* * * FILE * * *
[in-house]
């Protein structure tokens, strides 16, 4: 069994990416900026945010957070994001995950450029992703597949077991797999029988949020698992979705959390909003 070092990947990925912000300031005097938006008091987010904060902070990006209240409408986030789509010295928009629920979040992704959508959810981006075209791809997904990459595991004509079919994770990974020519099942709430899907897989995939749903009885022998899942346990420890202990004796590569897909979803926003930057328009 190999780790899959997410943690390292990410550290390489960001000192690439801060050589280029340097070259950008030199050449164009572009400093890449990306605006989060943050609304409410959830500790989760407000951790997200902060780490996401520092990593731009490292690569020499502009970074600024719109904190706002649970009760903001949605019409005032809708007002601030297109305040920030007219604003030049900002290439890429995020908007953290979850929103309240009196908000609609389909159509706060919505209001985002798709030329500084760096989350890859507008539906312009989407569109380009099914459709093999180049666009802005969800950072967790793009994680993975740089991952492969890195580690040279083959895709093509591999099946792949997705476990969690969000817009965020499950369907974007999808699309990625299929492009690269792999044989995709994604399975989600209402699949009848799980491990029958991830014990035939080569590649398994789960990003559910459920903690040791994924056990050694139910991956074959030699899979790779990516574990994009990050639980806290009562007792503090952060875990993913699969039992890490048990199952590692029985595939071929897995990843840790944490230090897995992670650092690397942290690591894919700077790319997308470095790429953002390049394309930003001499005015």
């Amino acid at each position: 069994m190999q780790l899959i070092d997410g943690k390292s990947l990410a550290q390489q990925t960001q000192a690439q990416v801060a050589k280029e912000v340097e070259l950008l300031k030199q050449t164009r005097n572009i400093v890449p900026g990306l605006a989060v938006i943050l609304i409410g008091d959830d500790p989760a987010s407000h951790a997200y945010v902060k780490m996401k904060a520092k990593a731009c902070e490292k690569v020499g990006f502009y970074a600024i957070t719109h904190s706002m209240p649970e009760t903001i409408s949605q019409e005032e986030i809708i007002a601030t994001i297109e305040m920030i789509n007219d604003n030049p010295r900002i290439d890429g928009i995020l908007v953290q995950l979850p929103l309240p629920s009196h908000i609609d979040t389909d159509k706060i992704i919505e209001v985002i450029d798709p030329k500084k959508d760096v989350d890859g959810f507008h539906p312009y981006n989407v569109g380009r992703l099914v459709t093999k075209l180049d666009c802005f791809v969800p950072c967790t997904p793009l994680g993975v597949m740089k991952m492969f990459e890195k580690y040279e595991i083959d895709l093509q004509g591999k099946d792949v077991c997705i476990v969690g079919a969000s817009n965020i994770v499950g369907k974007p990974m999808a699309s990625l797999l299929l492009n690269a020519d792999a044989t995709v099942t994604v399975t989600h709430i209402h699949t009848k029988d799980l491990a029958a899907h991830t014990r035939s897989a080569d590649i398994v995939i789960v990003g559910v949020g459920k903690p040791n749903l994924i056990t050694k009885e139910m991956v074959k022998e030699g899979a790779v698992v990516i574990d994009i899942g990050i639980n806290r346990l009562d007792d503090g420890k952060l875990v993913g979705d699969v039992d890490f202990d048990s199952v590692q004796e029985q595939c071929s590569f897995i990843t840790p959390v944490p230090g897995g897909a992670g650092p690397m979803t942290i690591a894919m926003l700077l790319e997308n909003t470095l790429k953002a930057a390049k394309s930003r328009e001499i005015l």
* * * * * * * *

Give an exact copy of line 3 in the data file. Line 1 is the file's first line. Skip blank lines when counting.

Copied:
């Amino acid at each position: 069994m190999q780790l899959i070092d997410g943690k390292s990947l990410a550290q390489q990925t960001q000192a690439q990416v801060a050589k280029e912000v340097e070259l950008l300031k030199q050449t164009r005097n572009i400093v890449p900026g990306l605006a989060v938006i943050l609304i409410g008091d959830d500790p989760a987010s407000h951790a997200y945010v902060k780490m996401k904060a520092k990593a731009c902070e490292k690569v020499g990006f502009y970074a600024i957070t719109h904190s706002m209240p649970e009760t903001i409408s949605q019409e005032e986030i809708i007002a601030t994001i297109e305040m920030i789509n007219d604003n030049p010295r900002i290439d890429g928009i995020l908007v953290q995950l979850p929103l309240p629920s009196h908000i609609d979040t389909d159509k706060i992704i919505e209001v985002i450029d798709p030329k500084k959508d760096v989350d890859g959810f507008h539906p312009y981006n989407v569109g380009r992703l099914v459709t093999k075209l180049d666009c802005f791809v969800p950072c967790t997904p793009l994680g993975v597949m740089k991952m492969f990459e890195k580690y040279e595991i083959d895709l093509q004509g591999k099946d792949v077991c997705i476990v969690g079919a969000s817009n965020i994770v499950g369907k974007p990974m999808a699309s990625l797999l299929l492009n690269a020519d792999a044989t995709v099942t994604v399975t989600h709430i209402h699949t009848k029988d799980l491990a029958a899907h991830t014990r035939s897989a080569d590649i398994v995939i789960v990003g559910v949020g459920k903690p040791n749903l994924i056990t050694k009885e139910m991956v074959k022998e030699g899979a790779v698992v990516i574990d994009i899942g990050i639980n806290r346990l009562d007792d503090g420890k952060l875990v993913g979705d699969v039992d890490f202990d048990s199952v590692q004796e029985q595939c071929s590569f897995i990843t840790p959390v944490p230090g897995g897909a992670g650092p690397m979803t942290i690591a894919m926003l700077l790319e997308n909003t470095l790429k953002a930057a390049k394309s930003r328009e001499i005015l």